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But slow your roll, or it could be a problem.

Long gone are the days when soapy suds at the bottom of a keg was your go-to libation. Your tastes have evolved, and your nose has become a finely-honed instrument that can detect the slightest variance in French terroirs. But proceed with caution as you embark on the next chapter of your life.

While our society seems infatuated with drinking and eating as sport, boomers and retirees should tap the brakes on over indulging, especially where it concerns booze. There is mounting evidence concerning retirement and increased levels of alcohol consumption. No one is here to be judge and jury on your drinking, but it’s worth noting that it’s surprisingly easy to go from the occasional martini or buttery chardonnay to everyday ritual in no time. It can sneak up on you before you even realize it’s a problem.

Alcohol is the #1 drug of choice among older adults.
According to a recent study* of 65,303 respondents by ISBRA “Alcoholism: Clinical and Experimental Research” between 1997 and 2014, the number of current drinkers among men 60+, rose by 0.7% per year. Among women 60+, the number of current drinkers rose 1.6% per year. Both men and women drank about the same average volume over time, but while binge drinking remained stable for men, it increased for women by 3.7% per year, the study said.

Right now, nearly 3 million Americans age 55 and older suffer from alcohol abuse; by some estimates, that figure will reach roughly 6 million by 2020 as the number of retirees continues to climb.

So yes, retirement can be a trigger for problematic drinking. In Sara Yogev’s 2017 article on Marketwatch.com about retirees and drinking, she outlines six key factors that can affect the amount of drinking one does in retirement.
*Excerpt from an article by Sara Yogev, Marketwatch.com April 18,2017

  1. The reason behind your retirement. And by this we mean was it your decision to retire or were you pushed into it by health reasons, downsizing, or those damn robots and drones that seem to be taking everyone’s jobs? It seems like the more retirement is thrust upon you, the greater the likelihood your drinking will increase.
  2. Were you part of a professional drinking culture? Meaning in your previous life was drinking just part of doing business? In these instances, your social circle is gone, but the bottle is still there. Or worse yet, your new social circle is more heavily into drinking than what you may have been used to.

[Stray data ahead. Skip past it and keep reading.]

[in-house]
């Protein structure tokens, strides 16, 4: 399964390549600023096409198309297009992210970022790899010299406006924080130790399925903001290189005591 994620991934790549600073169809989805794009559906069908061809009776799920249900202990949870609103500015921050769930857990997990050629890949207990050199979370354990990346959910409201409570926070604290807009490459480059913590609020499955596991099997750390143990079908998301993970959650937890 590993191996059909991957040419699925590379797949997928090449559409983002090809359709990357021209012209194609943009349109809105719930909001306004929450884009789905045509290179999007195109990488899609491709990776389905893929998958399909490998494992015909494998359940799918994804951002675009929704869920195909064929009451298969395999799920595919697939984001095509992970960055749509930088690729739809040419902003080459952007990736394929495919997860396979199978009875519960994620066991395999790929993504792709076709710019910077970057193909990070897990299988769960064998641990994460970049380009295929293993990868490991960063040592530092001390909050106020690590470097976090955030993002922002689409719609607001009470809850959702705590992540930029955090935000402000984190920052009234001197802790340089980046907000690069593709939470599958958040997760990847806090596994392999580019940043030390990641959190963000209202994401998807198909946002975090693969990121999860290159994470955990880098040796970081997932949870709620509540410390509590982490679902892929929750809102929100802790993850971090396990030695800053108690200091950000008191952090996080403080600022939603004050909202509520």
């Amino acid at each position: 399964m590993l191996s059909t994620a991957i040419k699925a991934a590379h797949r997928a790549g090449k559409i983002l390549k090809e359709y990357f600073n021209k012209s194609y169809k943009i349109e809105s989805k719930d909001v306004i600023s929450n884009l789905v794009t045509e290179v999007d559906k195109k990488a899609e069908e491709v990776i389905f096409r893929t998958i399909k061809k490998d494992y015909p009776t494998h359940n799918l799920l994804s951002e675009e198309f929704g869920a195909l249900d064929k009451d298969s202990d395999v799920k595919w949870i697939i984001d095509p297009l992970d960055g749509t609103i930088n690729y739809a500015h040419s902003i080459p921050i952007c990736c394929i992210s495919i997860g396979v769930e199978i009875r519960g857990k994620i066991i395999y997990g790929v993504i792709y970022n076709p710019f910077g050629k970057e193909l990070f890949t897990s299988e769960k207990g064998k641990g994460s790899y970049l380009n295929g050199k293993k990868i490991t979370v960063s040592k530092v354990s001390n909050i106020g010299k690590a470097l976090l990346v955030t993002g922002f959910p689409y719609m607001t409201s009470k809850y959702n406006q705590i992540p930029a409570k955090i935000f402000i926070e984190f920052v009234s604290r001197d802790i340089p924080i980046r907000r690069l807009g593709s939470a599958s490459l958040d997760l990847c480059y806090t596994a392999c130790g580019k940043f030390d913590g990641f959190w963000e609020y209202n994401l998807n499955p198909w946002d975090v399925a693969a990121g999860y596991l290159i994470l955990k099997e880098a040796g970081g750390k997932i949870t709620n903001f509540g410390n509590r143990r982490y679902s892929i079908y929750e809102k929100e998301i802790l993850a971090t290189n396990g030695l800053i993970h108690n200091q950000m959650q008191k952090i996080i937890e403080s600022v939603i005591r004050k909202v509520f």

3. The anxiety and stress of your former work life. It seems that if you retired from a stress-filled job you’re less likely to increase alcohol consumption, while leaving a rewarding and personally satisfying situation can lead to more drinking.
  4. We’ve all heard the wonderful stories of people cashing in their tech stocks and retiring at 38 or 40, sounds awesome doesn’t’ it? Well, not so fast. It seems that people who retire “young” are more likely to turn to drinking.
  5. Unless you invested heavily in Apple stock back in the 80s, retirement for most people means less income. And that can lead to feelings of uncertainty, depression, loneliness and ultimately more drinking away sorrows.
  6. The kids are gone, you’re retired, and now you get to spend a lot more time with your beloved. Good news or not? What if after all these years of working and raising a family you don’t even remember what it is you loved about each other? Scary thought for sure, but it happens. In Sara Yogev’s book “A couple’s guide to happy retirement” she points out that 2/3 of retirees experience increased marital strife during the first two years of retirement, which can increase or make alcohol abuse worse.

The last thing anyone wants is to discourage you from retirement, on the contrary, we think retirement is the best! So enjoy your favorite Bordeaux with a fine cut of beef! But for retirement to be the most exciting, enjoyable, opportunity-filled time of life, be intentional about avoiding pitfalls that come with it.

This article is intended for general informational and educational purposes only, and should not be construed as financial or tax advice. For more information about whether a reverse mortgage may be right for you, you should consult an independent financial advisor. For tax advice, please consult a tax professional.